“If we don’t help each other, none of us can move forward and the country can’t move forward, and the people will suffer more than they already have,” he said.
Thailand has sustained relatively light health damage from the pandemic, even though in January it was the first country outside China to confirm a case. But its economy has been devastated by the absence of foreign tourists, who are banned from entry, and by a drop in exports.
Thai health authorities reported eight new coronavirus cases on Wednesday, all in people arriving from abroad, bringing the country’s total to 3,425, including 58 deaths.
The country’s last locally transmitted case was confirmed on May 24 and announced on May 25. According to the Department of Disease Control, it involved a 56-year-old Thai woman who had end-stage kidney disease, diabetes and hypertension as underlying conditions. She was admitted to the hospital with difficulty breathing and tested positive for the coronavirus, dying the same day as the test results. Only one more person has been listed as dying from the disease since then.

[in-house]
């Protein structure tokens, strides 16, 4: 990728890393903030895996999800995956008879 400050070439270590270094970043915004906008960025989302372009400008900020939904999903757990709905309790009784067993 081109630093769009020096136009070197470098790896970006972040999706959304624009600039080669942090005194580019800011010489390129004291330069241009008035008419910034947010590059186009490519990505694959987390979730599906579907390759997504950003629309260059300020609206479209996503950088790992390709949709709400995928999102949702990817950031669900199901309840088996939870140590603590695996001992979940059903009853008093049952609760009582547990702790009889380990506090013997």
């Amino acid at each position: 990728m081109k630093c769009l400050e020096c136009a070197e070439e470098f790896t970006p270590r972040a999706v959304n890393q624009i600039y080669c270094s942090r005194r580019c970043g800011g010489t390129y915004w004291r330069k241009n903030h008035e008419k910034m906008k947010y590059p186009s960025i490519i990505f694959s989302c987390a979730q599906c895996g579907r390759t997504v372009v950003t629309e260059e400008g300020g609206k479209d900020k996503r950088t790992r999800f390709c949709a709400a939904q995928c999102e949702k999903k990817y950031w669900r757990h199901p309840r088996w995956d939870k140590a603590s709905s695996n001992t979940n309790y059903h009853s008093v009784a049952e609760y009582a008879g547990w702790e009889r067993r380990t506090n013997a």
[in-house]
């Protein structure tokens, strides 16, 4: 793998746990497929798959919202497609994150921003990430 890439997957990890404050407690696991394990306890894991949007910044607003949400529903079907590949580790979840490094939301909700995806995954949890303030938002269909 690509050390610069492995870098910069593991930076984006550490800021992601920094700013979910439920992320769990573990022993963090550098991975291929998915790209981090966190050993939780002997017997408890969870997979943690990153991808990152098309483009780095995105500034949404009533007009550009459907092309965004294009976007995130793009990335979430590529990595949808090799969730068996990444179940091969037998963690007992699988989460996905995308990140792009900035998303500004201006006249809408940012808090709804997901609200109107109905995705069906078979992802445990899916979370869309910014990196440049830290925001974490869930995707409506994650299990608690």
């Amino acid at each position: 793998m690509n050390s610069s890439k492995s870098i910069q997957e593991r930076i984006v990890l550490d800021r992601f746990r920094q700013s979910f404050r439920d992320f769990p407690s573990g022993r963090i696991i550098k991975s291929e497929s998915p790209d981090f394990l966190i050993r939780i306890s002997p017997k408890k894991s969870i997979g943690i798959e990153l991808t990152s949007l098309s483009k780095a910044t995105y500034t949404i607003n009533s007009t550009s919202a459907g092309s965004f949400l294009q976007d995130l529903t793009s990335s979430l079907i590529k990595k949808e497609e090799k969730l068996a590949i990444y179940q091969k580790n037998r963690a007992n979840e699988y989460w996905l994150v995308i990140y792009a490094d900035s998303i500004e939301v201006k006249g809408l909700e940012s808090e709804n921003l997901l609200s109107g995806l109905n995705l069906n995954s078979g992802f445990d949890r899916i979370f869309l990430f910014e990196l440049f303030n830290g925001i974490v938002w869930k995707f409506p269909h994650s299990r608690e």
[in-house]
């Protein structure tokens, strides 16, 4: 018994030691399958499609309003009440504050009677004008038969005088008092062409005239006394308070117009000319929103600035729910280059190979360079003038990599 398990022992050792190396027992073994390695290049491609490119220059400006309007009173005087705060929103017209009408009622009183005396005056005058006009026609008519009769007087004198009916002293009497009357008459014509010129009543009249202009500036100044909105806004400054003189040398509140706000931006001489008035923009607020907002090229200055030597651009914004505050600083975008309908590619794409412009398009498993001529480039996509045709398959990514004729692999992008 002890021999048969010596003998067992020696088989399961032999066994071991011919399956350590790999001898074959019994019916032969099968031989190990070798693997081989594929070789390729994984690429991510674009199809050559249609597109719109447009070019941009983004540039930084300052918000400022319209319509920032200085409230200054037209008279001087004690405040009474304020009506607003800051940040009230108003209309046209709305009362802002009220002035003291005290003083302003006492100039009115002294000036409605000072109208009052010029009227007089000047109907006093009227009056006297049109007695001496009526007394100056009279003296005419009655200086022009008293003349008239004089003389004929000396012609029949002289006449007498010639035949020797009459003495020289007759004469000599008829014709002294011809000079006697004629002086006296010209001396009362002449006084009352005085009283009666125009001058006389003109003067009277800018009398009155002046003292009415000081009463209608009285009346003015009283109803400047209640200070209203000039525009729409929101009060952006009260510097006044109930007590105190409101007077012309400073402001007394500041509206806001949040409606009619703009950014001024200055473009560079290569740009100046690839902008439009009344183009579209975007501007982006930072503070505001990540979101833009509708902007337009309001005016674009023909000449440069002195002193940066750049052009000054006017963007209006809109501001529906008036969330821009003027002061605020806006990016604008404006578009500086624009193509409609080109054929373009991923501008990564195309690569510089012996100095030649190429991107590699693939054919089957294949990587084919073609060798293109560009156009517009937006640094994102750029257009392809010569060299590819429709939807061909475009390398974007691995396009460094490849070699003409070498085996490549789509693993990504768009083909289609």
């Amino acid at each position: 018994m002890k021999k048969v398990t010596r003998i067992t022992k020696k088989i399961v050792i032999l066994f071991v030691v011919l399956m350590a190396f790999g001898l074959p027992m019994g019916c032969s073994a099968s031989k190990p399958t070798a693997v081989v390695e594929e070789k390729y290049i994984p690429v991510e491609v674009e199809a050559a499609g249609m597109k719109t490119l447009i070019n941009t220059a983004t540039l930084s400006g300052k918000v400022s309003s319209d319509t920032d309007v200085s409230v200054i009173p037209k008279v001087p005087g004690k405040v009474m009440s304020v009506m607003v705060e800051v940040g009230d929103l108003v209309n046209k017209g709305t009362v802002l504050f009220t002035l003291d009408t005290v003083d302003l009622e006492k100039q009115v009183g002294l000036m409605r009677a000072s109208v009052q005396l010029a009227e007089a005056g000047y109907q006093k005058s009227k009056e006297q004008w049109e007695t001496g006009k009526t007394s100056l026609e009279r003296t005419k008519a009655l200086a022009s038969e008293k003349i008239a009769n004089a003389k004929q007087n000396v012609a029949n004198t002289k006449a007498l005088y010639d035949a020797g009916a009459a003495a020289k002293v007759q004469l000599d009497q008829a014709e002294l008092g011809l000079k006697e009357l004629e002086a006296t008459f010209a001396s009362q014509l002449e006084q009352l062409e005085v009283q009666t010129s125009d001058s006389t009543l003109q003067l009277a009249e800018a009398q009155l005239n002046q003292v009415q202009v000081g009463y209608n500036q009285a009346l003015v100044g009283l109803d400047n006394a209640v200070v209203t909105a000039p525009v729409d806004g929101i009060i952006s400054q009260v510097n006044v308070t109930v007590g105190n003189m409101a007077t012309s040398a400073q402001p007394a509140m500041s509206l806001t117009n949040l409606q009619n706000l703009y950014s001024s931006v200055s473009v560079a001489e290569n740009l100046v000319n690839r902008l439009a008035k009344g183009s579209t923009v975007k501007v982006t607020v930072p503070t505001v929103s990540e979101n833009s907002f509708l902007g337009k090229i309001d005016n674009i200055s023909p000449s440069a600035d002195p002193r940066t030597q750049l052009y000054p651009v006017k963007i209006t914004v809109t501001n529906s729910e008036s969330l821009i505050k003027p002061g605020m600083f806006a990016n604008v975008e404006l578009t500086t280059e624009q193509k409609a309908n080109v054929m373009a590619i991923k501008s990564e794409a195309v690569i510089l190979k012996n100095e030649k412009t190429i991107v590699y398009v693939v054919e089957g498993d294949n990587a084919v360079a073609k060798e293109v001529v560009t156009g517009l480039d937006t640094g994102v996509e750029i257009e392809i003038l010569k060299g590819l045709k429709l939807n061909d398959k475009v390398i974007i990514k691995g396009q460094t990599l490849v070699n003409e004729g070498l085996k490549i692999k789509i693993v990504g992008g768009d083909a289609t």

New Zealand and Vietnam are two other major countries that have had similar long streaks of no reported cases of local transmission. New Zealand went 102 days before discovering new cases last month, and Vietnam went about 99 days before a new local outbreak. New Zealand reinstituted restrictions after its new outbreak, including a lockdown of the city of Auckland. Taiwan also has gone over 100 days without local transmission.
Thailand has gradually eased most of the virus-fighting restrictions it imposed starting in March, with the significant exception of continuing to bar most foreign visitors. The government has been wary of reopening the country, scuttling or postponing several plans. However, there is a possibility that a pilot project allowing a small number of foreign tourists into the southern tourist island of Phuket under strict conditions may soon be implemented.
Most recently, Thai authorities have been alarmed by surges in cases in neighboring Myanmar.
Thai officials announced this week that they were temporarily closing several checkpoints on the border with Myanmar in the north and west that have been open mostly for trade. Security was ordered stepped up as well against possible illegal entry across the river that marks much of the border. Controls were also ordered tightened at Thai camps near the border that house thousands of refugees from Myanmar.
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